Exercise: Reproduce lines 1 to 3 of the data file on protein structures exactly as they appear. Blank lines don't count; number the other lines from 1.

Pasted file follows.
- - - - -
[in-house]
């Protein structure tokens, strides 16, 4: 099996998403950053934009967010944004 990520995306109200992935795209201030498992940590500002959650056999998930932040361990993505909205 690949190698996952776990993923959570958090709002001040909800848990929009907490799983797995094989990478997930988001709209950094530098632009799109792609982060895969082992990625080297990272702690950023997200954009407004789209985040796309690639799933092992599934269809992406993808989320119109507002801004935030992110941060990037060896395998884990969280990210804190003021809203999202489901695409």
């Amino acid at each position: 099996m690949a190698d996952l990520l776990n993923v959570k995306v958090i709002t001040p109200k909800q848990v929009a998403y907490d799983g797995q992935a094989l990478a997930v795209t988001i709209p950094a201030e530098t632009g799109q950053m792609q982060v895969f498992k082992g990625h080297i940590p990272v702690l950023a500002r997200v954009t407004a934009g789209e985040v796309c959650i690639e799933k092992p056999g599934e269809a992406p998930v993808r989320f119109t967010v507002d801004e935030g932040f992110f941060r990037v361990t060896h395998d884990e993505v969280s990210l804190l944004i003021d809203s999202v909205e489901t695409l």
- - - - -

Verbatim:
[in-house]
């Protein structure tokens, strides 16, 4: 099996998403950053934009967010944004 990520995306109200992935795209201030498992940590500002959650056999998930932040361990993505909205 690949190698996952776990993923959570958090709002001040909800848990929009907490799983797995094989990478997930988001709209950094530098632009799109792609982060895969082992990625080297990272702690950023997200954009407004789209985040796309690639799933092992599934269809992406993808989320119109507002801004935030992110941060990037060896395998884990969280990210804190003021809203999202489901695409």
């Amino acid at each position: 099996m690949a190698d996952l990520l776990n993923v959570k995306v958090i709002t001040p109200k909800q848990v929009a998403y907490d799983g797995q992935a094989l990478a997930v795209t988001i709209p950094a201030e530098t632009g799109q950053m792609q982060v895969f498992k082992g990625h080297i940590p990272v702690l950023a500002r997200v954009t407004a934009g789209e985040v796309c959650i690639e799933k092992p056999g599934e269809a992406p998930v993808r989320f119109t967010v507002d801004e935030g932040f992110f941060r990037v361990t060896h395998d884990e993505v969280s990210l804190l944004i003021d809203s999202v909205e489901t695409l």